A week ago we had two pairs of visitors, one on their final day in Thailand after a month-long vacation and another on their first day in Thailand on the start of a multi-week vacation. While the two pairs had never met, I rented a van and driver, bundled them all in, and took them down on a Friday night to the floating market in Amphawa, a town about 90 minutes southwest of Bangkok.
I’ve been to Amphawa many times but on each visit I discover something new or, at least, a new way to approach it. As such, I feel like I’m refining this “tour”, if you will. Each subsequent guest gets a better experience. For example, I have decided that Fridays are a much better day to go than Saturday or Sunday because the market is much less crowded.
I’ve also decided that it is best to hire a boat and visit several of the temples along the river in the hour or so before sunset. This way you get few tourists but lots of interesting “golden” light. This temple, which has been abandoned to the forest, is at Bang Gung (literally, “Area of the Shrimp”) and while I’ve visited here on bicycle before, I didn’t realize it was an easy walk from the river. Add that to future itineraries.
Riding a long-tail boat down the Mae Khlong River just after sunset it a breathtaking experience. The sky is so beautiful and the water is so calm. Afterwards we explored the floating market, ate lots of tasty, fresh, and inexpensive seafood and other treats before heading back to Bangkok.
Even though Tawn and I had a chance to visit with them in Los Angeles just a few weeks ago, it was a pleasant coincidence that Gary and William had scheduled a trip to Bangkok for the end of June. We were able to see them several times during their visit, and they invited me to travel to Kanchanaburi Province with them to visit the Tiger Temple.
First stop was the town of Kanchanaburi itself, about two hours northwest of Bangkok. This town, located on Maenam Kwai (“River Kwai” – pronounced “kwae”), is the site of the bridge made famous in the 1957 David Lean film, Bridge Over the River Kwai. We made a quick stop at the very good Thai-Burma Railway Centre, the better of two museums in the city about the building of the bridge.
Next, after a delay of about 45 minutes, we jumped on a train pulled by a 40+ year old GE diesel engine for a trip across the bridge and about an hour towards the Burmese border.
Riding in a nearly antique (but still considered standard, third-class quality by the State Railways of Thailand) car, our interest quickly faded as the passing scenery blurred into a hazy green.
William, leaning out the window, takes a few shots of the countryside. Fear not, we were actually stopped at a small country station when he did this. Otherwise, he would have been whacked in the back of his head by overgrown bushes alongside the tracks.
A lone motorcyclist travels a country road as we pass a pair of houses.
Young rice grows a vibrant green in rich, volcanic soil.
Can you identify these crops? Our tour guide disappeared for most of the train ride, but I was eventually able to learn that these are cassava plants, from which tapioca starch is obtained.
After much too long on the train, we disembarked at a dusty whistle stop and boarded our van, which had been chasing after us. About twenty minutes later we arrived at the Tiger Temple. The temple itself started out as a forest monastery in the mid-1990s. Over time, the monks came to care for insured birds, an injured boar, and other animals they either encountered or were given to them. The large grounds of the monastery developed into something of a wildlife sanctuary.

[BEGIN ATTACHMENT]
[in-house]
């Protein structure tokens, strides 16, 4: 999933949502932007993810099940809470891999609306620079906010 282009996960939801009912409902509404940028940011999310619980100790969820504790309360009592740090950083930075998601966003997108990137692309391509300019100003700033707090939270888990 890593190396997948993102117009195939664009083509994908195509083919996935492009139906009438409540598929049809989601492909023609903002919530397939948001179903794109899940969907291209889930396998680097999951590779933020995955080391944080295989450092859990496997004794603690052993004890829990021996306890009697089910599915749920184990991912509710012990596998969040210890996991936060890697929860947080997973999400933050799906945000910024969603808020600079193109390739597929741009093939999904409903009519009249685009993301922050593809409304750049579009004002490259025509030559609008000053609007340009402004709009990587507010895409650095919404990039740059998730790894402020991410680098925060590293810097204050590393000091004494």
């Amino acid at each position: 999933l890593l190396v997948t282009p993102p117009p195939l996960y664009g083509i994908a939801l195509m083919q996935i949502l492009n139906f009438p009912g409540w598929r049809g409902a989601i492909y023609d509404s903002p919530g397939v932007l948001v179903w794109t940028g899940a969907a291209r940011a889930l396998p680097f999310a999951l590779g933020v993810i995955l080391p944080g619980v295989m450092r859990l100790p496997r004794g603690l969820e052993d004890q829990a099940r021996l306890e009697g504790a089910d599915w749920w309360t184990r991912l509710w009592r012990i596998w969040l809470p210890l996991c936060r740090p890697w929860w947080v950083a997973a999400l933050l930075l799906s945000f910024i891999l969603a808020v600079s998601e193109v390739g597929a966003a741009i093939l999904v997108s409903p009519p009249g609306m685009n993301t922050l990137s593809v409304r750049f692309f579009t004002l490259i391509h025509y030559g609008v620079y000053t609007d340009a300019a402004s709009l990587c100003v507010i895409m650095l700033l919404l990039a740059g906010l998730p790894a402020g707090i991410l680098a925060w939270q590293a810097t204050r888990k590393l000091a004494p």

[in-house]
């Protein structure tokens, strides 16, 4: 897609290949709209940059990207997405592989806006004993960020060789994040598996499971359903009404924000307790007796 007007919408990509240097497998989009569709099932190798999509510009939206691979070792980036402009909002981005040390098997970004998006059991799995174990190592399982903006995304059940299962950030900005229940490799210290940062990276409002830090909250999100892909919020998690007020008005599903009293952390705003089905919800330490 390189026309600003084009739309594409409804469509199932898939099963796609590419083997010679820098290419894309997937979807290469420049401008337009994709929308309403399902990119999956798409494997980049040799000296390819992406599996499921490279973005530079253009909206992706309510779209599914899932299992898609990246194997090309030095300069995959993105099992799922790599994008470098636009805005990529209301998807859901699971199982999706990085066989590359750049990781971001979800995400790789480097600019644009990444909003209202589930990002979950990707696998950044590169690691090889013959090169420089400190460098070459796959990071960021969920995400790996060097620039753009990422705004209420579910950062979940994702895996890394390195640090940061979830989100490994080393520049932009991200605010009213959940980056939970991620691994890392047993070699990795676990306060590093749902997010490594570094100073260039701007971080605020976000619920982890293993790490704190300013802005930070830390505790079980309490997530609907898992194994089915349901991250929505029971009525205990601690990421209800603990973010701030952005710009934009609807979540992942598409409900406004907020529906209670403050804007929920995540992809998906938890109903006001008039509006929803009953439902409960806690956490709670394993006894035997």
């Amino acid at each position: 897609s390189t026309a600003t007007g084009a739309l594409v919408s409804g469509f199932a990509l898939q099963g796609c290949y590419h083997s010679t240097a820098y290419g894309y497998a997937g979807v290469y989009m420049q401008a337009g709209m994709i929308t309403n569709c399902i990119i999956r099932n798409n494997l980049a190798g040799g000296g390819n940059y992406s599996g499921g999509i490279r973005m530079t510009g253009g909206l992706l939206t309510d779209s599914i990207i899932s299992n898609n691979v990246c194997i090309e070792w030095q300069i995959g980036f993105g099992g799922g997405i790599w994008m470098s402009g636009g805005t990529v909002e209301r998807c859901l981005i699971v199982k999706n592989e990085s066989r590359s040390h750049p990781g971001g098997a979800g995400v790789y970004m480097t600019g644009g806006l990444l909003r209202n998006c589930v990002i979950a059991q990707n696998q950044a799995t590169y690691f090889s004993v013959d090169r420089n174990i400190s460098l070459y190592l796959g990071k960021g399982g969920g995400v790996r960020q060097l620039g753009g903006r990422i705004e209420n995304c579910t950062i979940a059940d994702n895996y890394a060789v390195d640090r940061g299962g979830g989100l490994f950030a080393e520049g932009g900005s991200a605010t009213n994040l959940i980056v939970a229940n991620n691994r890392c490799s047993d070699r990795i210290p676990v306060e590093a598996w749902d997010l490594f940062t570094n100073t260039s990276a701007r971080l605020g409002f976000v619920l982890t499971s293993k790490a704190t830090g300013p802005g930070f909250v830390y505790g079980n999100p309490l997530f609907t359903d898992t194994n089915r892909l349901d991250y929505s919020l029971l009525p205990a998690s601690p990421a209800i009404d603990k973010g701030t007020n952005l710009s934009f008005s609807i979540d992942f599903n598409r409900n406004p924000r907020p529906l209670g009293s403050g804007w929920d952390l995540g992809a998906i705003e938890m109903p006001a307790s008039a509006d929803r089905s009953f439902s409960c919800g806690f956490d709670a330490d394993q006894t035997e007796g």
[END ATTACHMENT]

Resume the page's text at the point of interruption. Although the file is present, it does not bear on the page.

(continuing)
In February 1999, the first tiger cub was brought to the temple. The cub had been orphaned by poachers and then had been sold to someone who was going to have it stuffed. The cub survived the botched procedure to euthanize it and was brought to the temple. Over the next few years, other orphaned cubs were brought to the temple and the head monk cared for them in following the principles of compassion for all living beings.
My last visit there was five years ago and the temple has developed quite a bit. It remains a very popular tourist destination and the visitors’ fees go to support projects to protect the tigers. The temple has also come in for some criticism from animal rights activists, which I won’t go into here other than to say that I did not witness any signs of ill treatment of the animals.
Okay, not a tiger, but a very large fire ant. I was impressed with the macro focus on my camera!
The tigers, much like all cats, were napping in the warm afternoon. There were about three or four staff members and volunteers for each cat and we were instructed about how to approach the cats and then the staff would take pictures.
There were also plenty of other animals roaming about the large temple grounds, including this very friendly deer named Ta Waan – Sweet Eyes – who knows our tour guide because he always brings a bag of dried corn with him to the temple.
After feeding her, Ta Waan became our new best friend, following us around the temple.
Many of the tiger cubs are handled by various monks. They play with them and keep them out of trouble. This one made a lunge for Ta Waan, who bounded away, and the monk literally had to grab the tiger by the tail to keep him from running after the deer.
Since my last visit, the temple has introduced several programs that allow more interactivity with the cats, all for an extra price. One of the programs was being able to feed and play with the cubs. Gary and William opted for this and ended up with some wonderful pictures and great memories. You’ll have to stay tuned to Gary’s site for those pictures.
Another program was being able to exercise the big cats. Visitors are escorted by staff members into the exercise enclosure (Daniel in the lion’s den?) and get to play with them much in the same way you play with your cat at home: by holding something at the end of a stick that they will want to pounce on. The enclosure has good vantage points from which you can see the big cats enjoying themselves.
As for the danger level, these are definitely wild cats and I observed that a lot of work is done by staff and volunteers to ensure that visitors don’t do anything that would startle the cats or cause their natural instincts to kick in, causing harm. I suppose that also keeping them fed (boiled chicken) and happy do a lot to minimize some of the risks.